Honor code a possibility

By John Budgick
Staff Writer
Additional Reporting
By David Maccar
News Editor

In response to the issue of prevalent plagiarism on college campuses, Rider has brought up for consideration the idea of an honor code, a formal set of standards to which individuals would be expected to adhere, standards that govern actions both inside and outside of the classroom, according to Dr. Anthony Campbell, vice-president of Student Affairs.

With the onset of the information age and the ever-increasing enrollment at colleges and universities, students find themselves bombarded with opportunities to plagiarize and take advantage of peers and mentors.

The driving factor behind the establishment of an honor code is, essentially, that it must be founded by way of a grass-roots approach.

“Every honor code is unique to the campus community it belongs to,” said Campbell. “But one thing does not change… in order for it to be successful it has to come up from the culture of the community.”

The prevalence of online report generators and other such services has supported this pandemic, bringing to light a situation that has existed for quite some time.

An honor code can take many forms and may be academic-based, behavioral-based or both. At its heart, however, is a responsibility, which is shared amongst students and faculty that emphasizes community values and ultimately creates a healthy, vibrant campus whose members are able to feel secure in trusting their fellow classmates, according to Campbell.

Several well-known schools have established honor codes with varying degrees of success. The University of Virginia (UV), for instance, has an honor code that has been in place for 160 years, which has been met with a great deal of approval from its students. Its code is rather severe, with the only punishment in place for a student found guilty of lying, cheating or stealing by a jury of their peers is expulsion, according to the UV website.

Princeton University has a complex honor tradition which is well outlined on its own website, www.princeton.edu/~honor. Princeton has a separate Honor Committee that handles only violations of the honor code, which covers only in-class examinations. A separate entity, The Committe on Discipline, handles all other academic violations such as plagiarism, lab reports, homework and take-home exams as well as criminal activity. The Honor Committee is composed soley of students while The Committee on Discipline includes administrators and faculty members as well as students.

The Honor Code in place at Princeton also requires every student to sign an Honor Pledge at the conclusion of every in-class examination. The pledge states “I pledge my honor that I have not violated the Honor Code during this examination.”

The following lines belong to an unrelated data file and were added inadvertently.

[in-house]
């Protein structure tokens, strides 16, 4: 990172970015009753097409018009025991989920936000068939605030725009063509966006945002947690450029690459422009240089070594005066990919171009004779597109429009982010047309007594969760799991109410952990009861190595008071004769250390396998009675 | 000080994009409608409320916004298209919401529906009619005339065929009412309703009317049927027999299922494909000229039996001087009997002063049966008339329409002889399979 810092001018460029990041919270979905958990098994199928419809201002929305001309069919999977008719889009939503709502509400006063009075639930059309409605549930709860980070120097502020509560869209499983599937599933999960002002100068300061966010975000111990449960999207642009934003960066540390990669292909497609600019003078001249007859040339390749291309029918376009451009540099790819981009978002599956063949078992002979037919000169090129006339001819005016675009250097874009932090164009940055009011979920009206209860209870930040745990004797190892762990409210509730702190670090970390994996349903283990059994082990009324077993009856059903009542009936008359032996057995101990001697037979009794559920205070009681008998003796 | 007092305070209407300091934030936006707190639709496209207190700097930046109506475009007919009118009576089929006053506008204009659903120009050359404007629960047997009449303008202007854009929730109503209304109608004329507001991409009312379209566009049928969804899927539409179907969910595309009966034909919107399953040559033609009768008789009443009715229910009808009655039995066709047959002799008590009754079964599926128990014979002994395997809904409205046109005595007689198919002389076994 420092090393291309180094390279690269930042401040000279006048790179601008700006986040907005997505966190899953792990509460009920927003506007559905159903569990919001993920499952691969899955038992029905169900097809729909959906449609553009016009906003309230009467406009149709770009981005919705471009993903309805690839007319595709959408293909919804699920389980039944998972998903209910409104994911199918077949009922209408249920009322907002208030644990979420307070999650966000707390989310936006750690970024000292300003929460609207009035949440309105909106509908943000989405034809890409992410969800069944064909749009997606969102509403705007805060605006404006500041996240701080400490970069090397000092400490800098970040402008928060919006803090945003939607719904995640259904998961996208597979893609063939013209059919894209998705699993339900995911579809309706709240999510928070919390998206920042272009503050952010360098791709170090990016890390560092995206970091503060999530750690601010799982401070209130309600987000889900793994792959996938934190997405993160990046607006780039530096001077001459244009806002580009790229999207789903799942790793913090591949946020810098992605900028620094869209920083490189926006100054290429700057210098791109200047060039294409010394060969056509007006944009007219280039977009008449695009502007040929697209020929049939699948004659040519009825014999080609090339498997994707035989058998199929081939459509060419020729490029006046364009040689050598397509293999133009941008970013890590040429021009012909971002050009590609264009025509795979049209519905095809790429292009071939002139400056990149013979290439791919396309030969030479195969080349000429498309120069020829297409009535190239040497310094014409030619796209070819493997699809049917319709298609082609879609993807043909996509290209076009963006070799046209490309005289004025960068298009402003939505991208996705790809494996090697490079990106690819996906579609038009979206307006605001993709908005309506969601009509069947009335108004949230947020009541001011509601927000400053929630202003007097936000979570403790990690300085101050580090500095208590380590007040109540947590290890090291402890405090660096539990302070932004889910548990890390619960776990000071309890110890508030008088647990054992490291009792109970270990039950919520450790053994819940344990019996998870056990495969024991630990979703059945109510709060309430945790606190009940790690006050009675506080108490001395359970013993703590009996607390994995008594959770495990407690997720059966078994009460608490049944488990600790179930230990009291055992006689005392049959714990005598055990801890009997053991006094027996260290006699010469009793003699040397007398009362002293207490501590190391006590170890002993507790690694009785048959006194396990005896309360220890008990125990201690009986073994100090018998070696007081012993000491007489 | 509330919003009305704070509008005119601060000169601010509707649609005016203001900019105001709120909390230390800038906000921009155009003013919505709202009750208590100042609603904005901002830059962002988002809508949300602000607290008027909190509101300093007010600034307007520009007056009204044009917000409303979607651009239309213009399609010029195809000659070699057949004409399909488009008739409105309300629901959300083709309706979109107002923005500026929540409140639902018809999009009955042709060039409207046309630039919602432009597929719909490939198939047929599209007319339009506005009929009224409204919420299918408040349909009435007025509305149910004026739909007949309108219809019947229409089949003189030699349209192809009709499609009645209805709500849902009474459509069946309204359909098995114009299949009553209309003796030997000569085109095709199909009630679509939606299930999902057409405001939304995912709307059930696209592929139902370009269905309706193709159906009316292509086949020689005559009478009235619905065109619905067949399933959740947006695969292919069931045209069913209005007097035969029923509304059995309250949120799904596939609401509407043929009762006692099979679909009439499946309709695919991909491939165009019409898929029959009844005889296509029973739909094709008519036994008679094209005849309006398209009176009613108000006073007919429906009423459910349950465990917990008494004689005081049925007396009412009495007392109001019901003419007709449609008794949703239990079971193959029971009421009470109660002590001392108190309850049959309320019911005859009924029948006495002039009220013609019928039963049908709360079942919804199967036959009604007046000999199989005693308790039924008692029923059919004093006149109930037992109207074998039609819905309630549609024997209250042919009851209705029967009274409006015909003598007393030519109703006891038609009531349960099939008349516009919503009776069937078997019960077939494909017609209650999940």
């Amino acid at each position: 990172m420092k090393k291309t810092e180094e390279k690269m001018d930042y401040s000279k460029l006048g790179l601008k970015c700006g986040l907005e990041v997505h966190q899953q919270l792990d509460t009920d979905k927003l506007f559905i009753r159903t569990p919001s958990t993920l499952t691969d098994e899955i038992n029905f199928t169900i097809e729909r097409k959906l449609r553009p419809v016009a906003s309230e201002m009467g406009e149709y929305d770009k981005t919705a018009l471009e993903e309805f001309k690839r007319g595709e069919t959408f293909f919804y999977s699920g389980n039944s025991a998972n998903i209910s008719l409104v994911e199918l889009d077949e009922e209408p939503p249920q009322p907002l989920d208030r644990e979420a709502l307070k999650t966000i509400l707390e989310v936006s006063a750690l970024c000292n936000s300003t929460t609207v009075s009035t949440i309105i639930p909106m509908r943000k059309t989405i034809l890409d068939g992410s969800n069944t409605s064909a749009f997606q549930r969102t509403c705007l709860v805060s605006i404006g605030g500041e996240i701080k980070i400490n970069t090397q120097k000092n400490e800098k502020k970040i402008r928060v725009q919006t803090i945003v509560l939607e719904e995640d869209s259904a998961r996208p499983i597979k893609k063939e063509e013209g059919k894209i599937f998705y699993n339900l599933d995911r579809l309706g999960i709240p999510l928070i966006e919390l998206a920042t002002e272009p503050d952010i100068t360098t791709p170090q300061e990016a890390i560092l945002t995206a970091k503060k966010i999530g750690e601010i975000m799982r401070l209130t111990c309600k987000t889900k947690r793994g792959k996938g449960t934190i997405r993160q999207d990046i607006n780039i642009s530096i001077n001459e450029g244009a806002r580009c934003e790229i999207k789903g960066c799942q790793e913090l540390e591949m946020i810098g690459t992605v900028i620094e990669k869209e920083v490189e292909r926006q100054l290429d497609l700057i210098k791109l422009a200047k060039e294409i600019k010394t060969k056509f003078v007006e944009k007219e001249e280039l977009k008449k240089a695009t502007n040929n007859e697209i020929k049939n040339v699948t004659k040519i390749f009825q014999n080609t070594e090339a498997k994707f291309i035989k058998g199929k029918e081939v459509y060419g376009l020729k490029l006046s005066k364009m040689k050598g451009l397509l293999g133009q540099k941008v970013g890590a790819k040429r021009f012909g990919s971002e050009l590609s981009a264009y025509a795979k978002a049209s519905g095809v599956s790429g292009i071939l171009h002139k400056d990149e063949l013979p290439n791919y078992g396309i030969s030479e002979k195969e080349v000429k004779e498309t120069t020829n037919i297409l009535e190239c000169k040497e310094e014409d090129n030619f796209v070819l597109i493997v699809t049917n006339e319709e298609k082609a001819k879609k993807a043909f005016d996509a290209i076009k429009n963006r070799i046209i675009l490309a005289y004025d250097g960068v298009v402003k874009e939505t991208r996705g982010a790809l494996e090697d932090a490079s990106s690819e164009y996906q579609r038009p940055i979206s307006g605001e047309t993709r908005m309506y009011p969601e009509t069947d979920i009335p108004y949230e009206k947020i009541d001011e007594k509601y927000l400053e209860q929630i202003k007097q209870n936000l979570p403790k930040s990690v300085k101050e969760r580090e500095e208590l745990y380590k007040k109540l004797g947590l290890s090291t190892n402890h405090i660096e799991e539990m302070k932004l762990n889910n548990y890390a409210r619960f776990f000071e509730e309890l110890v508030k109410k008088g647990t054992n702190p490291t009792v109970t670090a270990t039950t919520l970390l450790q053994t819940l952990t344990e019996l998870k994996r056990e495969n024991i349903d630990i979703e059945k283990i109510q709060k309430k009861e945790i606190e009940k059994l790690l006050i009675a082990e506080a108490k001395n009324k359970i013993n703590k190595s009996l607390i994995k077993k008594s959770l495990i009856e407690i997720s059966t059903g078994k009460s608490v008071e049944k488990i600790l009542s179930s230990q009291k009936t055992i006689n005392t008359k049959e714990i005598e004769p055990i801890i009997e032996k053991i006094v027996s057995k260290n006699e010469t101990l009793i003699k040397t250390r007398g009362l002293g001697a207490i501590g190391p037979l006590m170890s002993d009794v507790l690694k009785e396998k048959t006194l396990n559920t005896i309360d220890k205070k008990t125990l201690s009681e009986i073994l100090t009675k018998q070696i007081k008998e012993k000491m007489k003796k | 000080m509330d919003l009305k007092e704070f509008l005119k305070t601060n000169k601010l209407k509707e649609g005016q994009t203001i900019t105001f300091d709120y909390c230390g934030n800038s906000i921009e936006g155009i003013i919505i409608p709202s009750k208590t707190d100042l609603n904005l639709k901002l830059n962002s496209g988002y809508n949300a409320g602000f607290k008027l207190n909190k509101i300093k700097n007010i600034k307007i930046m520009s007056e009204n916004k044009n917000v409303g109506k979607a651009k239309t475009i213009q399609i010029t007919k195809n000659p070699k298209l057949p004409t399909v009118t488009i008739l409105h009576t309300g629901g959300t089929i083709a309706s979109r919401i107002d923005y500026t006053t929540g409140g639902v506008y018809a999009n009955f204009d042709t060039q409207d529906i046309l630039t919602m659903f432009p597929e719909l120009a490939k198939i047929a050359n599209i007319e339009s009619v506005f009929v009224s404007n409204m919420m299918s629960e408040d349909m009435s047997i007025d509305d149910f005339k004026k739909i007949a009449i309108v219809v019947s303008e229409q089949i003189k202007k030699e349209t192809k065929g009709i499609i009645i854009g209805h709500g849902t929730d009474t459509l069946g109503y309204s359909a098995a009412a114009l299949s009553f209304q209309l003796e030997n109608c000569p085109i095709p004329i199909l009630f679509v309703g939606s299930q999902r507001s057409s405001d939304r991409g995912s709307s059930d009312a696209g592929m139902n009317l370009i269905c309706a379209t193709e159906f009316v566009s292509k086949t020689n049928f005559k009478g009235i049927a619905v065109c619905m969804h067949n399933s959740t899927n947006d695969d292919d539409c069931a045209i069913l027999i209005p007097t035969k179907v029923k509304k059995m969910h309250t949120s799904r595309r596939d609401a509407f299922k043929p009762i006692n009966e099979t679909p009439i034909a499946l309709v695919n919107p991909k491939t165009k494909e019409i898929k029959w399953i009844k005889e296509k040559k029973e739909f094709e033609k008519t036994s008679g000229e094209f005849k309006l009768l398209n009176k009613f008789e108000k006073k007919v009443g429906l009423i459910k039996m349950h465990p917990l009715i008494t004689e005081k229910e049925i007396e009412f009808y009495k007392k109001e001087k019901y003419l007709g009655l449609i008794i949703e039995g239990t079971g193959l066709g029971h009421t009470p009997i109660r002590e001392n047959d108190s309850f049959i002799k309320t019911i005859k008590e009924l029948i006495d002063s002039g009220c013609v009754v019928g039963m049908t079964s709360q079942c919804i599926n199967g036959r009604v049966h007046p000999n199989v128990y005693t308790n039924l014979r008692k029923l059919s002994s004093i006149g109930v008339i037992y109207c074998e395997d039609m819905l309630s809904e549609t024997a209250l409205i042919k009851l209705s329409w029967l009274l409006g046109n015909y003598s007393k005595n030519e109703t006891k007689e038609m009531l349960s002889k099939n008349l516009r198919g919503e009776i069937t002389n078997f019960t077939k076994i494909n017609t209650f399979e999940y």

The possibility of an honor code at Rider is, very likely, not going to affect the typical undergraduate student here at Rider in that it takes extensive discussion, revision, and agreement before it can even be proposed to the student body, according to Campbell. The typical time period estimated for the establishment of an honor code is approximated to be four to five years, due to its delicate nature and consequences.

“This is not something that I, as the Dean of Students, can impose on the students,” said Campbell. “It’s got to be something that’s developed from among the students and the faculty, a campus ethos that actually comes into effect, a set of expectations and standards of behavior that everybody affirms rather than a set of rules. That’s why it has to come from the bottom up and that’s why it takes time.”

There are many pluses to adopting an honor code such as an improvement in student-teacher relations, a more secure and connected student body,and a well-established culture of trust.

“We have all the rules we need right now; it’s not throwing more rules on it,” said Campbell. Instead, it is “an understanding in the community about how we treat each other and trust each other.”

While an honor code may take years in the making, it must be initiated by way of a demonstrated interest from the student body. Without student support, it cannot make the shift from idea to reality, according to Campbell. If support is shown, a committee will be established which will consist of students and faculty and will work on the basis of consensus in determining proper consequences for violation of the code.

By a general agreement among the members of the committee, penalties would become universal in their range, but subjective in regards to particular situations.

“What’s important with an honor code in adjudicating a violation is consistency,” said Campbell, meaning that this new standard would eliminate biases in regards to individual professors, instead establishing an universal code of conduct by which all students are judged equally.

Those interested in expressing their opinions about an honor code will be given the opportunity on Nov. 20 from 11:30-1:00 p.m. in the Bart Luedeke Center, room 257.